Women's Work: Five women in Arab countries who are building better communities in the face of COVID-19
If the world is going to defeat COVID-19 and build back better, then it must also achieve a greater measure of gender equality. The two are tightly linked. That’s why, in response to the crisis, many countries are having more women in leadership as a key to achieving an equal future.
Below, meet women from Jordan, Sudan, Lebanon, and Somalia who are taking on traditionally male-dominated roles and making their countries safer and more prosperous.
Supporting survivors in South Sudan
“No profession is exclusive to either gender—what your brother can do, you can as well,” says Captain Ahlam Al-Habahbeh from Jordan.
Ahlam is a UNPOL officer with UNMISS. She and her team work with their counterparts from the South Sudan National Police Service to better deal with cases of sexual and gender-based violence. Women and young girls have been disproportionately affected by such violence and rape is often used as a weapon of war. Ahlam’s goal is to empower and educate local policing counterparts so that survivors of conflict-related sexual violence are supported in reporting such crimes officially so that perpetrators can be brought to justice.
“I see young girls across the world’s newest country wanting to wear a uniform when they grow up, be independent and make a difference,” says Ahlam. “You need to understand that while it’s a challenging career choice, it can be the most rewarding experience of your life.”
To read more about Ahlam, visit the full article published on UN in Jordan's website.
Building homes in Jordan
“Women can reach the highest ranks, they shouldn’t be ashamed of any kind of work, they should not let obstacles like society and stereotypes stand in their way,” says Warda, from Jordan.
Warda’s journey started when she decided to break gender stereotypes and challenge society by working as a carpenter to support her five children. She decided to turn her hobby of doing maintenance around the house into a career and realized that she could put her skills to use and generate an income.
After attending one of WFP’s rehabilitation trainings, which focused on home maintenance, painting, and carpentry, Warda knew she could change the lives of many people within her community as well by encouraging them to work with her.
To read more about Warda, visit the full article published on UN in Jordan's website.
Pursuing peace in Sudan
"I want young women to know that being a leader is not related to gender, race or religion. A person’s leadership ability should depend on their individual strengths and personality traits,” says Ekram Fator, UN Volunteer Warehouse Assistant with UNAMID, Sudan.
Ekram works in the transport warehouse where she supports the overall management of stock. By choosing to serve in such a role, traditionally seen to be more fit for men, Ekram is breaking social barriers and challenging gender stereotypes.
“Without women in leadership, women’s empowerment cannot be pushed forward,” says Ekram.
When asked how people can advance gender equality and women’s empowerment, she says, “Men can support by listening to women, advocating for their rights, and engaging with them.”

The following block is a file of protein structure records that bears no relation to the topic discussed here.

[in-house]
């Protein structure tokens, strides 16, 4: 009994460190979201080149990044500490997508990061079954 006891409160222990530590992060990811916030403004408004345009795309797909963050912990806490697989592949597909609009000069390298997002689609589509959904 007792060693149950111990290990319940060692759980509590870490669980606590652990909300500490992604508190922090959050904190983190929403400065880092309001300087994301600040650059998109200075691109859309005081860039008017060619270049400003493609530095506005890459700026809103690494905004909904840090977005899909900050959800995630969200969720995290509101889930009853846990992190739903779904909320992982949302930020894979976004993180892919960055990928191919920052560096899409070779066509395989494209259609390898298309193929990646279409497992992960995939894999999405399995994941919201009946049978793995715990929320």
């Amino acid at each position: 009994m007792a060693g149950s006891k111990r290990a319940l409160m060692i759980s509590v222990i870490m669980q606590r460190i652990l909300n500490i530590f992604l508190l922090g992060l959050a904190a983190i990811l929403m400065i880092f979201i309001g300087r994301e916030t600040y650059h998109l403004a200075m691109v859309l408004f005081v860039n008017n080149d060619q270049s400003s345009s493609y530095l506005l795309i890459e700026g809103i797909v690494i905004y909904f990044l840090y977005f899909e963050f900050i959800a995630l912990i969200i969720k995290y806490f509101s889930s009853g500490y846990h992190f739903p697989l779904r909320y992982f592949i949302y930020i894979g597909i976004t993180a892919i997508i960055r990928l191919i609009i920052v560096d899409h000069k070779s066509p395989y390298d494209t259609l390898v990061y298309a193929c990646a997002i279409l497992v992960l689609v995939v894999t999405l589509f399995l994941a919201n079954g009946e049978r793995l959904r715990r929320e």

To read more about Ekram, visit the full article published on UN in Sudan's website.
Rejecting stereotypes in Lebanon
“It wasn’t always easy to be on the streets as a female agent. At first, people didn’t really accept me, especially men. I had to work out my own approach to the role,” explains Bushra, one of Antelias’ most active municipal police agents.
The municipality of Antelias is one of many across Lebanon partaking in the reform programme launched by UNDP with the aim of transforming the municipal police into a people-centered service.
At the core of this reform programme is the recruitment of female agents who, like Bushra, play an essential role in ensuring the security of the communities they serve.
“People call me brave — I don’t know, that’s not really for me to judge, but if I think about it, life has made me brave, and I will never quit. Nothing stops women from doing anything — even if they are pregnant, and even in the time of the coronavirus,” says Bushra.
To read more about Bushra, visit the full article published on UN in Lebanon's website.
Making art in Somalia
“Many Somali young girls are faced with a lot of challenges, early marriage, female genital mutilation, lack of education and many others. But you know? This does not stop them from pursuing their goals and dreams,” says ZamZam Abdigafar.
ZamZam, age 23, attended a body-mapping workshop organized and funded by UNFPA Somalia. She says the workshop has boosted her confidence. “I feel more relaxed as I am now able to express myself more and realizing the importance of sharing views and experiences.”
“I have decided that I will buy different painting colors and during my free time, I will start painting to express my thoughts. I also feel strong enough to speak for those people who cannot speak for themselves,” says ZamZam. “Where there is art, there is life.”
To read more about Zamzam, visit the full article published on UN in Somalia's website.
These profiles were originally published on UN country websites in Jordan, Sudan, Lebanon and Somalia. Compilation of stories produced with editorial support by Elie Baaklini, Development Coordination Office.
To learn more about the results of our work in this area and beyond, please read the latest UNSDG Chair Report on DCO.